Architectural Glass & Metal Technician (Glazier)
Introduction
Architectural glass & metal technicians measure, handle, cut, prepare, fit, install, replace and repair all types of glass and glass substitutes, typically in commercial, residential and transportation applications.
Essential Skills Requirements:
 
Safety-related Activities
Reading
Ability to read short text entries on technical drawings and on forms, such as work orders and invoices. (Complexity: 1)
Ability to read workplace safety materials, e.g. read Material Safety Data Sheets (MSDS) to understand the chemical composition and hazards of products, such as adhesives. (Complexity: 2)
Ability to understand written instructions about the use, maintenance and storage of personal protective equipment. (Complexity: 2)
Ability to understand written instructions and regulations about the use of swing stages, scaffolding or outriggers. (Complexity: 3 or higher)
Document Use
Ability to identify icons used in WHMIS, fire control and other hazard management systems. (Complexity: 1)
Writing
Ability to write reports to describe events leading up to workplace accidents, e.g. write about injuries and events when completing reports for workers' compensation boards. (Complexity: 2)
Thinking
Ability to evaluate the safety of equipment and the severity of workplace hazards. (Complexity: 2)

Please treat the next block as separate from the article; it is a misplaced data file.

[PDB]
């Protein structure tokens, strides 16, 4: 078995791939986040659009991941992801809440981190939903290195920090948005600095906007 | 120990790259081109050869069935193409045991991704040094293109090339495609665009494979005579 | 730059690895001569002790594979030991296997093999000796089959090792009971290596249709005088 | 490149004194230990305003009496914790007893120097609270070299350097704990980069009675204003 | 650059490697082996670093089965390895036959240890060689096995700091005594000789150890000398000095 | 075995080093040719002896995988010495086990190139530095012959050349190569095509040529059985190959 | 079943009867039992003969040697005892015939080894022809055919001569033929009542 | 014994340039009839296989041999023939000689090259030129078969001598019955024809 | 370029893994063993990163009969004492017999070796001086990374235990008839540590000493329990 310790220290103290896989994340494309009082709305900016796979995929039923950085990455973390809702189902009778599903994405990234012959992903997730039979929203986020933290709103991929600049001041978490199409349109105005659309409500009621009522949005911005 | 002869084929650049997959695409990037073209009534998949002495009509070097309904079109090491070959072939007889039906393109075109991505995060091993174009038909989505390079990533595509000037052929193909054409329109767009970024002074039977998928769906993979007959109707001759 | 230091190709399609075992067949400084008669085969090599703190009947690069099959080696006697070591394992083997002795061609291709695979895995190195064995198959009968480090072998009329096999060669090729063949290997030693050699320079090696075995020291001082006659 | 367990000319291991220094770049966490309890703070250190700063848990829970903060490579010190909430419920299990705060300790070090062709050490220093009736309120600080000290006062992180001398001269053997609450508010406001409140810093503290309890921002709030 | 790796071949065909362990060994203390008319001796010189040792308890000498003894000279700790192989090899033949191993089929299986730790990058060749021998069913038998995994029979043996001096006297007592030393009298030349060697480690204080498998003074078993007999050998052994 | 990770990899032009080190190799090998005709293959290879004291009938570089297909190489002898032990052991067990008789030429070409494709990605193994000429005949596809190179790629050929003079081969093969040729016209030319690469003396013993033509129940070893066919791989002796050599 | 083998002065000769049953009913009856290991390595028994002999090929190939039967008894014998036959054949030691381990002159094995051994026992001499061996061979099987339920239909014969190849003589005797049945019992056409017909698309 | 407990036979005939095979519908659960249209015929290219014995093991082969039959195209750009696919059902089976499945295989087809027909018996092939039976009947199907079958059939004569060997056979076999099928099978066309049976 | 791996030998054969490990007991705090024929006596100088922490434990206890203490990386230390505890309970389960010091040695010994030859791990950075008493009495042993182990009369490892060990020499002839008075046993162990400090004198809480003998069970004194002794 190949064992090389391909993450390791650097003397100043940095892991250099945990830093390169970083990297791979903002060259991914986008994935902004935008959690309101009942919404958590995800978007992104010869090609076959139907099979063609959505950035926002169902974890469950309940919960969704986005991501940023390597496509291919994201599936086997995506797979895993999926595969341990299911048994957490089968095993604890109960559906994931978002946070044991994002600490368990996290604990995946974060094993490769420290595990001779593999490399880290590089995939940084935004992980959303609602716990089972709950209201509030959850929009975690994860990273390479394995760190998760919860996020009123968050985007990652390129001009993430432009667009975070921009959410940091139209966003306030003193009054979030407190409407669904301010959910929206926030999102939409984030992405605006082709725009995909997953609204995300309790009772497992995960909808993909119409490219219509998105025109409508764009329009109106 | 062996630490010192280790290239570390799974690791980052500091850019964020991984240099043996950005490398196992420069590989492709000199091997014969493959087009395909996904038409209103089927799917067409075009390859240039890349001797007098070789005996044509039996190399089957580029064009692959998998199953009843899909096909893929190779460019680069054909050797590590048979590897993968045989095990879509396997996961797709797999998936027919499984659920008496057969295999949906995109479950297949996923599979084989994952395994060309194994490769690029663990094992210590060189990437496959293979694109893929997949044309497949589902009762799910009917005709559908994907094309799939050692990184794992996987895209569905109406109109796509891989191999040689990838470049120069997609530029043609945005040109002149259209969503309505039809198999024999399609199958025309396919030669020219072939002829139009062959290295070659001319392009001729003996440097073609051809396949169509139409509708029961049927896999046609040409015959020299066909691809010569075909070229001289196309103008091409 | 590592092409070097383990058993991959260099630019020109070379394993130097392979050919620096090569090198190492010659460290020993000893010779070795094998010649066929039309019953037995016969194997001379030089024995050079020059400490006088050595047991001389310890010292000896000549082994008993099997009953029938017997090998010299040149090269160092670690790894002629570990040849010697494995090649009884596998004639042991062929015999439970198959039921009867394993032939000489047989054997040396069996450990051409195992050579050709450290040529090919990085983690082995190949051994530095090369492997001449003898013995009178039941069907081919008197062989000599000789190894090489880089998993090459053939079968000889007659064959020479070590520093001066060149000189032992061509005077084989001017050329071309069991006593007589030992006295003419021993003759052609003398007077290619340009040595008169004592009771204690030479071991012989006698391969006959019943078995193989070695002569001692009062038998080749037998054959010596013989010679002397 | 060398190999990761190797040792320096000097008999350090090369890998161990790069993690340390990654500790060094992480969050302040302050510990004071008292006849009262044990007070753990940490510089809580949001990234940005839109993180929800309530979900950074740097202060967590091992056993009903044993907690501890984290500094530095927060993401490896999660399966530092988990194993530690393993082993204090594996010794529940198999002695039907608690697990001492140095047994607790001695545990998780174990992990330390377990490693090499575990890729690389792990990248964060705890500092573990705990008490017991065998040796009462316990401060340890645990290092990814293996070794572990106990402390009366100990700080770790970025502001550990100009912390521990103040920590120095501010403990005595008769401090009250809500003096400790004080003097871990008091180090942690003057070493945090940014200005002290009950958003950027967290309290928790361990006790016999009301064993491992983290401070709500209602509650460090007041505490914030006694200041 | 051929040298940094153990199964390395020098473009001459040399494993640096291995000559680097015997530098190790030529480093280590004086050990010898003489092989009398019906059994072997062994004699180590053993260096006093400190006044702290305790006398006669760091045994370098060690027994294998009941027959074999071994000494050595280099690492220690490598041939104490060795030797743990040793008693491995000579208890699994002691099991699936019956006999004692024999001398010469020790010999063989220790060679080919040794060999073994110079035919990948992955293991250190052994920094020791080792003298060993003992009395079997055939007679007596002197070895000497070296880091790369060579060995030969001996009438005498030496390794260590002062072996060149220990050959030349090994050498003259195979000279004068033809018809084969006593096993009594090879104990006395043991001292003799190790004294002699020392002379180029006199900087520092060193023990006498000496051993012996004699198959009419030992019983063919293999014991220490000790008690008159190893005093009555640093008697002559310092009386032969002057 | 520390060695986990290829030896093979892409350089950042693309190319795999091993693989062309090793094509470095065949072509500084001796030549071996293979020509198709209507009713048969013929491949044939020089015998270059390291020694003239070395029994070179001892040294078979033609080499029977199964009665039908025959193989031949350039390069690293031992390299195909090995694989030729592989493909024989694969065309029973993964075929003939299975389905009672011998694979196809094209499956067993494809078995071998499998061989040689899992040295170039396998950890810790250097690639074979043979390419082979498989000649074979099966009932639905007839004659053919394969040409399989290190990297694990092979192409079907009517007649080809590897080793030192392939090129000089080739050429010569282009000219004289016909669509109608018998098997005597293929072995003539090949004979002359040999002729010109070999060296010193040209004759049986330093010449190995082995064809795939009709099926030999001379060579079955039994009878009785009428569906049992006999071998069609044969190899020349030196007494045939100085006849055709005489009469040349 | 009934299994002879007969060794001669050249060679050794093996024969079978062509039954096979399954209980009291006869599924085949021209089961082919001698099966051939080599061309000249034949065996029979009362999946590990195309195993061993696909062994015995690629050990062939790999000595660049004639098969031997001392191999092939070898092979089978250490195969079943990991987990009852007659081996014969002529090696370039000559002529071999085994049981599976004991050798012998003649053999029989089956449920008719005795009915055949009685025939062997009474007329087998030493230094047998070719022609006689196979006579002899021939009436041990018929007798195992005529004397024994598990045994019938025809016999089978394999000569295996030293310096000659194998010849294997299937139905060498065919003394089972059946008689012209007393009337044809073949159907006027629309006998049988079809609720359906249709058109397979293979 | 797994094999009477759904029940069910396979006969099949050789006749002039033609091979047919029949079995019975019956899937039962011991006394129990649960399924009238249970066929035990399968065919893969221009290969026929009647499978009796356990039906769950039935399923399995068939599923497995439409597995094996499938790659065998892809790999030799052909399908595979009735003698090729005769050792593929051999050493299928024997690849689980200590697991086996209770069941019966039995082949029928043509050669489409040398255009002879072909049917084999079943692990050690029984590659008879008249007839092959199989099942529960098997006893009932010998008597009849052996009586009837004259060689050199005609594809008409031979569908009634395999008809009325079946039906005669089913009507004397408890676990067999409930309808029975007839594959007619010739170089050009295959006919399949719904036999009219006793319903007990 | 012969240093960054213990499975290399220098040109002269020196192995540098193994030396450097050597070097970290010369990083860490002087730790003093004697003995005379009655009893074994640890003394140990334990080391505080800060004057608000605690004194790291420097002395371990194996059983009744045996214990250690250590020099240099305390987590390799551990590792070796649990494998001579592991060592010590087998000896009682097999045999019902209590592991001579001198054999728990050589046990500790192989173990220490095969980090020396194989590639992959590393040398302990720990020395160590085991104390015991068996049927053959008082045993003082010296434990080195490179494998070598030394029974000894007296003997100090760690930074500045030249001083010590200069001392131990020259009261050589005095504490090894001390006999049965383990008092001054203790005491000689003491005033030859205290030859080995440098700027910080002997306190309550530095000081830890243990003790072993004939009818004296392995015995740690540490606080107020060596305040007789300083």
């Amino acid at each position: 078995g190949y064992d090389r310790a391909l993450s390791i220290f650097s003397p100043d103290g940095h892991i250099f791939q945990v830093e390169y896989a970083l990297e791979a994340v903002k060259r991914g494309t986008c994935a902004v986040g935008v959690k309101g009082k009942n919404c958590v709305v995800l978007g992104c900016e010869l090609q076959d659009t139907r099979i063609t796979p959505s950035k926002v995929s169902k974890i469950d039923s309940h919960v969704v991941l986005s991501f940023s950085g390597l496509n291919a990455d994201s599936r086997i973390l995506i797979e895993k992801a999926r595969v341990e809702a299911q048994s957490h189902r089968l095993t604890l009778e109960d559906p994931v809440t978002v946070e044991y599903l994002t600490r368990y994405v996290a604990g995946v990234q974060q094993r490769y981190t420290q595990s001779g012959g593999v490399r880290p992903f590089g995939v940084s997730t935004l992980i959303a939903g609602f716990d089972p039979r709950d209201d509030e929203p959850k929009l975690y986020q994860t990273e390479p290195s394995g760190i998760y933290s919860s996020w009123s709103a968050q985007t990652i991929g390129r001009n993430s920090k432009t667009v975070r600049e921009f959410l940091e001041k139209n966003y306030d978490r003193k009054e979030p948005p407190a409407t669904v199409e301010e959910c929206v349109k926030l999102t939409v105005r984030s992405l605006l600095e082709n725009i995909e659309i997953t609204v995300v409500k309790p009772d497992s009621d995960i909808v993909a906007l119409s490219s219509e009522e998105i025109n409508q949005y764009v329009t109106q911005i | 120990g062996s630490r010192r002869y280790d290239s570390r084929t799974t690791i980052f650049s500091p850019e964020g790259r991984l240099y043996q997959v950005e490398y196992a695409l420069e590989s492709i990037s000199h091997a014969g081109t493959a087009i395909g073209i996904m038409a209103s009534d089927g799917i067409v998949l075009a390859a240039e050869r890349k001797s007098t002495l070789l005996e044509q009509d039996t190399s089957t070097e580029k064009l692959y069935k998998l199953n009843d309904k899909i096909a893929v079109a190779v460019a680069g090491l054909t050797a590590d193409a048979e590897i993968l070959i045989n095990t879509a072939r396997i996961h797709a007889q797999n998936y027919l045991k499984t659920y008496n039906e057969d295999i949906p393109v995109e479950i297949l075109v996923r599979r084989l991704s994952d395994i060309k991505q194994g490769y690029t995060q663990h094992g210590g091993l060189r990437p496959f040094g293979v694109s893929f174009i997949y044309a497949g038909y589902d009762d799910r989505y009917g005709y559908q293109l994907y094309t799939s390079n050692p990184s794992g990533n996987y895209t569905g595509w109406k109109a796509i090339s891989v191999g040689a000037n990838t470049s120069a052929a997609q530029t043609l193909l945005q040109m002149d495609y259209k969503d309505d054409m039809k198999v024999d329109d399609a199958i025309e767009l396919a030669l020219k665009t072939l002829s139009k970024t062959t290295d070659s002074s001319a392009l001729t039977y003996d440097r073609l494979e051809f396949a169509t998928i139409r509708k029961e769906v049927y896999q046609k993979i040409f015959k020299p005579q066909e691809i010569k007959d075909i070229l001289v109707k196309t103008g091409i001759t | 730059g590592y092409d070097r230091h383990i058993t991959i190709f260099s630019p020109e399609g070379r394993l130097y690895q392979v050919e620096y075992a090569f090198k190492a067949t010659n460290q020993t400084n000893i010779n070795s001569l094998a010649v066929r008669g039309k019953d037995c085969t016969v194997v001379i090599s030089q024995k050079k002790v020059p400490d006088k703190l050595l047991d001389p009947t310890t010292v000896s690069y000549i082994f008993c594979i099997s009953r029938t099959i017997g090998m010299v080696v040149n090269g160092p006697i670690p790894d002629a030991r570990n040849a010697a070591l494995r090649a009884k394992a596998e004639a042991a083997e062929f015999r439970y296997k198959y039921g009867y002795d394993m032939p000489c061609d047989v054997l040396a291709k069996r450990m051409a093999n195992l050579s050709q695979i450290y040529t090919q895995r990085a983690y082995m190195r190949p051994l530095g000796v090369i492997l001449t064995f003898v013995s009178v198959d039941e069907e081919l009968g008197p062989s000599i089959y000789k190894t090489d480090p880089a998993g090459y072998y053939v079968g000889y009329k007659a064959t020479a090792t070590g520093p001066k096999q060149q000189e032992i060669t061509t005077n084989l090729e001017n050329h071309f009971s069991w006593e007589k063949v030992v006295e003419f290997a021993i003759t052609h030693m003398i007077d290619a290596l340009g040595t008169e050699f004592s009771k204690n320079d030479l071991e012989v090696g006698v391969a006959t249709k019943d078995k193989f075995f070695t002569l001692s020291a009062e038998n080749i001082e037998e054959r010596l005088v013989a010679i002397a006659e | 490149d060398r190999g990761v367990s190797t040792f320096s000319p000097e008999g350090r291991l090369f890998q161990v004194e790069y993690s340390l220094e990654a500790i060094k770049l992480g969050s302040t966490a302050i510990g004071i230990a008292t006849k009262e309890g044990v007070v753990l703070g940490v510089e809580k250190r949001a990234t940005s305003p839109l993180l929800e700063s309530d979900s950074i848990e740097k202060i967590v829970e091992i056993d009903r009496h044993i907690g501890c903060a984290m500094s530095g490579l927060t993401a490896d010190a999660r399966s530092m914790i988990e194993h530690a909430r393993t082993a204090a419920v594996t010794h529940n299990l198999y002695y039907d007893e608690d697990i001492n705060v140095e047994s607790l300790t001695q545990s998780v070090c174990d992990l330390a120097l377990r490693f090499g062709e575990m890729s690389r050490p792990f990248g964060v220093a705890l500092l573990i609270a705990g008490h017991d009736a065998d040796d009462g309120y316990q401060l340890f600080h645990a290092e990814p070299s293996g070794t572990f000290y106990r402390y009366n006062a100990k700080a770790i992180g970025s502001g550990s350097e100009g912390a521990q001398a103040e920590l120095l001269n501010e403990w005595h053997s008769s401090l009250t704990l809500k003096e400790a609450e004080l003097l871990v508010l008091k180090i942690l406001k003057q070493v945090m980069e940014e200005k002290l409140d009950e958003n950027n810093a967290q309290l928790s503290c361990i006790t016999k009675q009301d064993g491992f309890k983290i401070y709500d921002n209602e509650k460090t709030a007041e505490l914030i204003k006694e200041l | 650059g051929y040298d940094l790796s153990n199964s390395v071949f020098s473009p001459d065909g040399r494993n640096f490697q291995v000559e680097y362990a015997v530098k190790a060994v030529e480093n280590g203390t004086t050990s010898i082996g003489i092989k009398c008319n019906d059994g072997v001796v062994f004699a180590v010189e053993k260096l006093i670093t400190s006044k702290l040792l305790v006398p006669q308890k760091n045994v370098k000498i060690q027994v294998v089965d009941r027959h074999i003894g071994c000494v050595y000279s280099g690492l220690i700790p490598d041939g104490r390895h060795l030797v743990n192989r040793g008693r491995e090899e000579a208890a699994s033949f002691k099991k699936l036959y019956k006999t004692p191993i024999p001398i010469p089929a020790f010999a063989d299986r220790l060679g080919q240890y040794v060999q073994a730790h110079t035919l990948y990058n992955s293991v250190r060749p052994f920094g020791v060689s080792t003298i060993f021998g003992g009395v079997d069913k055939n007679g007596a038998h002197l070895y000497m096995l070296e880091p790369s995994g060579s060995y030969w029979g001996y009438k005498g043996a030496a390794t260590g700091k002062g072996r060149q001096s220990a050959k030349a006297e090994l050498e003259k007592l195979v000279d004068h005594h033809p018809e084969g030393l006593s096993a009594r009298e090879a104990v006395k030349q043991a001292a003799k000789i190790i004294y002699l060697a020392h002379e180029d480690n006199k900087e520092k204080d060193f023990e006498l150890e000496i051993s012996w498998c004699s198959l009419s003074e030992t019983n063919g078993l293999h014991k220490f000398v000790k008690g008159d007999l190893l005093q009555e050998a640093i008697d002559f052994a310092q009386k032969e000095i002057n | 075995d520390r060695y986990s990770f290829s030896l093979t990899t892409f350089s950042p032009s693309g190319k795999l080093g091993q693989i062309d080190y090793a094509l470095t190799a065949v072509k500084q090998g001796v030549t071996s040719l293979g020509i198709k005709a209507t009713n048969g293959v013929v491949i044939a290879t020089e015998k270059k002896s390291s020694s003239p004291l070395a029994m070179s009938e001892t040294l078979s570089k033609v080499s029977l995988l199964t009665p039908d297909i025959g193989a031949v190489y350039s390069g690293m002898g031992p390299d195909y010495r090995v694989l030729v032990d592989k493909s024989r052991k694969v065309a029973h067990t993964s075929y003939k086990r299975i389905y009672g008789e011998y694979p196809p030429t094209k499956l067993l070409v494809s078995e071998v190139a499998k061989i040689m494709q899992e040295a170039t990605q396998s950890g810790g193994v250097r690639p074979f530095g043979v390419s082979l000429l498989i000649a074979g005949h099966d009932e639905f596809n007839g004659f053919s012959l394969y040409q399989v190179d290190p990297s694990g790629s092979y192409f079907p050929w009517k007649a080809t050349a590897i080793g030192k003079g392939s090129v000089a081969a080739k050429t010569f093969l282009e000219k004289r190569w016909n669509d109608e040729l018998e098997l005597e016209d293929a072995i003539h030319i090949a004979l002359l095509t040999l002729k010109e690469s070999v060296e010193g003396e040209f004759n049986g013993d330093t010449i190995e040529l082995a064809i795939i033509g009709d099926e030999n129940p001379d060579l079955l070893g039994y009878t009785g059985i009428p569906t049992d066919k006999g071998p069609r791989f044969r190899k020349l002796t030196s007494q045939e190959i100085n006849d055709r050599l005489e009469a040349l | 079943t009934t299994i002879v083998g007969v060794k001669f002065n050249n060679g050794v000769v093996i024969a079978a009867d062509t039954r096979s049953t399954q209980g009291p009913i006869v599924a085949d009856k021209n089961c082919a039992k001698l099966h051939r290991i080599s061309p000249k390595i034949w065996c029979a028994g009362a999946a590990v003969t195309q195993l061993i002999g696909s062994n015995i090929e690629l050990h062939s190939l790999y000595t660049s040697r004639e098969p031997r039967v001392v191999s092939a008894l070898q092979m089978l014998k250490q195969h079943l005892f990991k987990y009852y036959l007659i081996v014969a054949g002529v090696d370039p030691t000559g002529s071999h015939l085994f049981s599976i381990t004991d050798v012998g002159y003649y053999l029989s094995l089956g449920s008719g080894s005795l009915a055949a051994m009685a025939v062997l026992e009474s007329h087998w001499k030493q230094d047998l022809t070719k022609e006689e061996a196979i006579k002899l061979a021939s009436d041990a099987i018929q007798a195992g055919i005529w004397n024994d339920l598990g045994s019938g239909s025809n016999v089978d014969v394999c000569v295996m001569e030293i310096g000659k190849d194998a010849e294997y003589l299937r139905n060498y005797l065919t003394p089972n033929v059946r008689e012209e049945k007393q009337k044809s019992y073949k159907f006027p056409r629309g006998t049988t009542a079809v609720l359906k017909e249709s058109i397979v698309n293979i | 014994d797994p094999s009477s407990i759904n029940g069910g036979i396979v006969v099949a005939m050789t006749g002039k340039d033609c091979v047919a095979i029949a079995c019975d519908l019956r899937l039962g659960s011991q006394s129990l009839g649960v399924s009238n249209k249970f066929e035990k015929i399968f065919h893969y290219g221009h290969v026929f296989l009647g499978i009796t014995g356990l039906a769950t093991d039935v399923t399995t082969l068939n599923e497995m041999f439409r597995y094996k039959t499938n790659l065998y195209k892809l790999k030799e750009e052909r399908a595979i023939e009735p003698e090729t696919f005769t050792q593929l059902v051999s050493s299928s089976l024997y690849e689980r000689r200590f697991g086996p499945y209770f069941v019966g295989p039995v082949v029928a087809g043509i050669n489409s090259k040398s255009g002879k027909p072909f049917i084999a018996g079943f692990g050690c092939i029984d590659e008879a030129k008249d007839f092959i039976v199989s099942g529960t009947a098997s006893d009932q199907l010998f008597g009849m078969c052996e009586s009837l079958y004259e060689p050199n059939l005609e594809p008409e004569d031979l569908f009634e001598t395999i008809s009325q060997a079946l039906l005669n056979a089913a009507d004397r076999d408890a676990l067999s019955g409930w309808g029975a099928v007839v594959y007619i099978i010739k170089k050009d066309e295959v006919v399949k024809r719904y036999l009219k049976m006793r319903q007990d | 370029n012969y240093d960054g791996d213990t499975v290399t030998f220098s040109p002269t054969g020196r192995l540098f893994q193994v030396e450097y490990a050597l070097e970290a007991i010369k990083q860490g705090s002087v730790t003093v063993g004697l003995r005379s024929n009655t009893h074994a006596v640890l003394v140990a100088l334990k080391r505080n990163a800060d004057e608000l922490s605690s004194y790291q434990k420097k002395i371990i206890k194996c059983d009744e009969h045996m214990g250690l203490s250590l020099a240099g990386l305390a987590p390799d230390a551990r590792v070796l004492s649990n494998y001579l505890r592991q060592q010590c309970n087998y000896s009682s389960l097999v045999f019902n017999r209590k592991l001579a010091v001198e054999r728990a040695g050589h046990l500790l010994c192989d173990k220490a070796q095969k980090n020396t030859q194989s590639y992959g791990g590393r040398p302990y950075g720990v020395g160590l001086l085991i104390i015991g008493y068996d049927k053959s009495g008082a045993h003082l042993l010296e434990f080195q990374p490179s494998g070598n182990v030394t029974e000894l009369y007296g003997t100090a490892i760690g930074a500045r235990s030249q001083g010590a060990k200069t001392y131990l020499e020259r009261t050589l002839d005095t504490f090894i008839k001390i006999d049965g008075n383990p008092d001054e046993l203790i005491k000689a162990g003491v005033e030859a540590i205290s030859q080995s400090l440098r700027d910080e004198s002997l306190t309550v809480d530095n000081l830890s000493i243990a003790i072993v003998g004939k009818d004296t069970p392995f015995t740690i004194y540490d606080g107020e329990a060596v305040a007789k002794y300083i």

Glass Installation and Repair
Reading
Ability to understand written instructions for set-up, operation and maintenance of equipment such as powder-actuated tools and layout and measuring equipment. (Complexity: 2)
Ability to interpret information contained in a variety of repair, service and procedure manuals.  (Complexity: 3 or higher)
Document Use
Ability to locate information such as dimensions and construction procedures using basic scale and assembly drawings. (Complexity: 1)
Ability to read labels on product packaging, equipment, drawings and panels to locate specifications, safety information and identification numbers. (Complexity: 1)
Ability to interpret moderately complex flow, process and logic charts. (Complexity: 2)
Ability to locate information such as dimensions and installation procedures using moderately complex scale and assembly drawings. (Complexity: 2)
Ability to locate information such as dimensions, angles and installation procedures using complex scale and assembly drawings. (Complexity: 3 or higher)
Thinking
Ability to evaluate the quality and adequacy of work performed. (Complexity: 2)
 
General Administrative Duties
Reading
Ability to understand short instructions and warnings written on signs, labels and packaging.  (Complexity: 1)
Ability to interpret codes, standards and regulations, e.g. read codes issued by regulatory committees, associations, safety code councils and municipal and provincial governments to learn how to complete installations and repairs. (Complexity: 3 or higher)
Document Use
Ability to enter data such as dates and identification numbers into labels and tags. (Complexity: 1)
Ability to enter readings, quantities and other data into forms such as tally sheets and logbooks. (Complexity: 1)